A simpler measure may be to either introduce or update existing IT and internet policies. It is important to ensure that such policies are as robust as possible. Taking disciplinary action against employees without warning or without having a comprehensive IT and internet policy in place could lead to disputes, potentially unfair dismissal findings and/or costly payouts.

Policies should be carefully crafted to cover those sites which should not be accessed at work or to clarify when these sites can and cannot be accessed. Staff should also be aware that if they post a comment on the internet at any time, they should do so in a manner which is consistent with their terms and conditions of employment and in such a way that it does not adversely affect an employer’s reputation.

It is also essential that IT and internet policies clearly state that any breaches of the policy constitute a disciplinary offence and in serious cases may be treated as gross misconduct leading to summary dismissal. Policies should also be signed by staff to say that they have read and understood the terms.

While IT and internet policies can give employees guidance on an employer’s expectations in respect of internet use and clearly set out the boundaries, it is also important that employers are in a position to tackle any issues around time wasting. Contracts of employment should clearly state that employees must devote the whole of their time, attention and abilities to the business of the employer during working hours and disciplinary policies should state that a material breach of an employee’s terms and conditions of employment will constitute gross misconduct – so that any issues in respect of time-wasting can be addressed.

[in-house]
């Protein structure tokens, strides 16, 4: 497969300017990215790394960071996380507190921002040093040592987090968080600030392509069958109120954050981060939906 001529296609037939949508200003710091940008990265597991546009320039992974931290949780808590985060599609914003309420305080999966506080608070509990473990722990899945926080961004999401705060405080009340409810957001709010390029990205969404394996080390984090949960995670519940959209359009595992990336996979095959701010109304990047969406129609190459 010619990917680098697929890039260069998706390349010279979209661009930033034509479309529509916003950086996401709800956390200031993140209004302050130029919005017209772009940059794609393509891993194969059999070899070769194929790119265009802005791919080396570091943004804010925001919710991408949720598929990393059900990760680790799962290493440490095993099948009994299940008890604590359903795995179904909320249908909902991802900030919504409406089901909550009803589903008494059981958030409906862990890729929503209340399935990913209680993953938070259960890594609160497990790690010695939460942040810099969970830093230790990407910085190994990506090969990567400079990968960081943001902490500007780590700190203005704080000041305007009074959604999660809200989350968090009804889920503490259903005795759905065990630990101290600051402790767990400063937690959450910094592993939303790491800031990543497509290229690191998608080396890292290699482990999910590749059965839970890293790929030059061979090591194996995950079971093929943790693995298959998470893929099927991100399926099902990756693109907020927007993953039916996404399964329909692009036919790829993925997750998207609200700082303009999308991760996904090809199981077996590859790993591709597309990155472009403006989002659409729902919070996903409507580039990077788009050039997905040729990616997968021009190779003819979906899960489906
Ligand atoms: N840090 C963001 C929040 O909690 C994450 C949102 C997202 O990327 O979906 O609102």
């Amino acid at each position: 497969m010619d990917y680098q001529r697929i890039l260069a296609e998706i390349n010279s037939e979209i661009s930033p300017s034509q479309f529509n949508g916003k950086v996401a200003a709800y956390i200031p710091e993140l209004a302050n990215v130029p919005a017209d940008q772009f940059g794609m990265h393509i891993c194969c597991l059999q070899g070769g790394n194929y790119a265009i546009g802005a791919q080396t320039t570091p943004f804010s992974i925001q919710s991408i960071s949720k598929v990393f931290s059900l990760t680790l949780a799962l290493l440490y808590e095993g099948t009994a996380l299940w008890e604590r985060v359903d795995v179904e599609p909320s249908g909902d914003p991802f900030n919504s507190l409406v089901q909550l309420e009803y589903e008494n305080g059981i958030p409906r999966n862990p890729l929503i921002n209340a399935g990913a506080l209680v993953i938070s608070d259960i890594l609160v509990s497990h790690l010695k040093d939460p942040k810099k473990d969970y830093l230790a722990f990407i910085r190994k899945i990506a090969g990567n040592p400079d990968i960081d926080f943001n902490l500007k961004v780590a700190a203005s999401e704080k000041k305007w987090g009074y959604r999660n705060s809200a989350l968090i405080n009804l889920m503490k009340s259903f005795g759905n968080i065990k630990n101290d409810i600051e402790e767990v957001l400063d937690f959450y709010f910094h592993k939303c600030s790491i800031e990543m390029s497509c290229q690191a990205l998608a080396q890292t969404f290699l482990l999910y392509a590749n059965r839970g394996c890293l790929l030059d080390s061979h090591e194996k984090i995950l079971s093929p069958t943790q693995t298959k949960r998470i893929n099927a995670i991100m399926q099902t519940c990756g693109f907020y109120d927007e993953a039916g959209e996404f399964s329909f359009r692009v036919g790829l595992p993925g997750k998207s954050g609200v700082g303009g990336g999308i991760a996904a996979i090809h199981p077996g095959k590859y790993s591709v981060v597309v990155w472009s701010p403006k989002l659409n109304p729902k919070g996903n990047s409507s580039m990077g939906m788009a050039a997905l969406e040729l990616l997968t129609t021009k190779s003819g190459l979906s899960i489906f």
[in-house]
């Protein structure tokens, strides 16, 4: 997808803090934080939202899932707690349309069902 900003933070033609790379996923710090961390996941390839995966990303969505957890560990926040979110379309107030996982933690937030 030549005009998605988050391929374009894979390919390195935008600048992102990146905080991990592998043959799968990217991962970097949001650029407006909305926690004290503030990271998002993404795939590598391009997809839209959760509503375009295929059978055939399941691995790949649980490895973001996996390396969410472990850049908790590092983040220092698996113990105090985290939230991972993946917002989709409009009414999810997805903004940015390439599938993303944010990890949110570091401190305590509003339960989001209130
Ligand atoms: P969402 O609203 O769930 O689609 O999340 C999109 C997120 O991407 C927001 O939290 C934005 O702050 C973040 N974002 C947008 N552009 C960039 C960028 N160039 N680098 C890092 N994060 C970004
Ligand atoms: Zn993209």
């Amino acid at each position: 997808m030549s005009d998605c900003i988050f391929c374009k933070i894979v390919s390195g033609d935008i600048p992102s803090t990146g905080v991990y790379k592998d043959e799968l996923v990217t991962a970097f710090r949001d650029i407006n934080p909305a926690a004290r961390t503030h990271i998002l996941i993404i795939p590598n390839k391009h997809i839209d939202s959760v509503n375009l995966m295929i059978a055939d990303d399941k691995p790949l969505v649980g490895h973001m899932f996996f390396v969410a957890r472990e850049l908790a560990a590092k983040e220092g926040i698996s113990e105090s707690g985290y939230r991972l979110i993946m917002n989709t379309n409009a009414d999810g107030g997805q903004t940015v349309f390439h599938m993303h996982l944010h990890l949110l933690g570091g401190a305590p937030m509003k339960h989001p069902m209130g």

The facts of every case will vary – but in order to manage the risks posed by cyberspace, employers are advised to start taking simple steps, such as those suggested here, to ensure that those risks are successfully minimised.

Gillian Mair, Senior Solicitor, Brodies LLP

One Response

  1. Social notworking – the up side?

    The last few years has shown that these type of communities have a place in society – so, as employers, we have no alternative but to go with  the flow, and make the most of it.  Draconian measures such as discipline and dismissal will only serve to sour any relationship an employer has with their remaining staff, and potentially future recruits for whom this means of communication is now a way of life. 

    Gillian’s article seeks to point out the down side of social networking.  There is an upside.  My organisation, like hundreds, probably thousands of others, is looking to use these opportunities to promote the positive side of business, engage with clients and prospective clients more effectively and efficiently, and enable communication with a "following" through legitimate use of social networking.  We are on the brink of a revolution – and it’d be a brave organisation to adopt a King Canute approach and try to stop it. 

    Go with it, look for the up side, encourage appropriate use rather than criticise inappropriate use.  Likelihood is, this is a sound recruitment platform for the future – and your reputation depends on your embracement of it.  This is no time to be a luddite – a bandwagon is arriving.  "Follow me on Twitter" is such a common phrase we all ought to be in on the act and forming acceptable standards for social networking useage.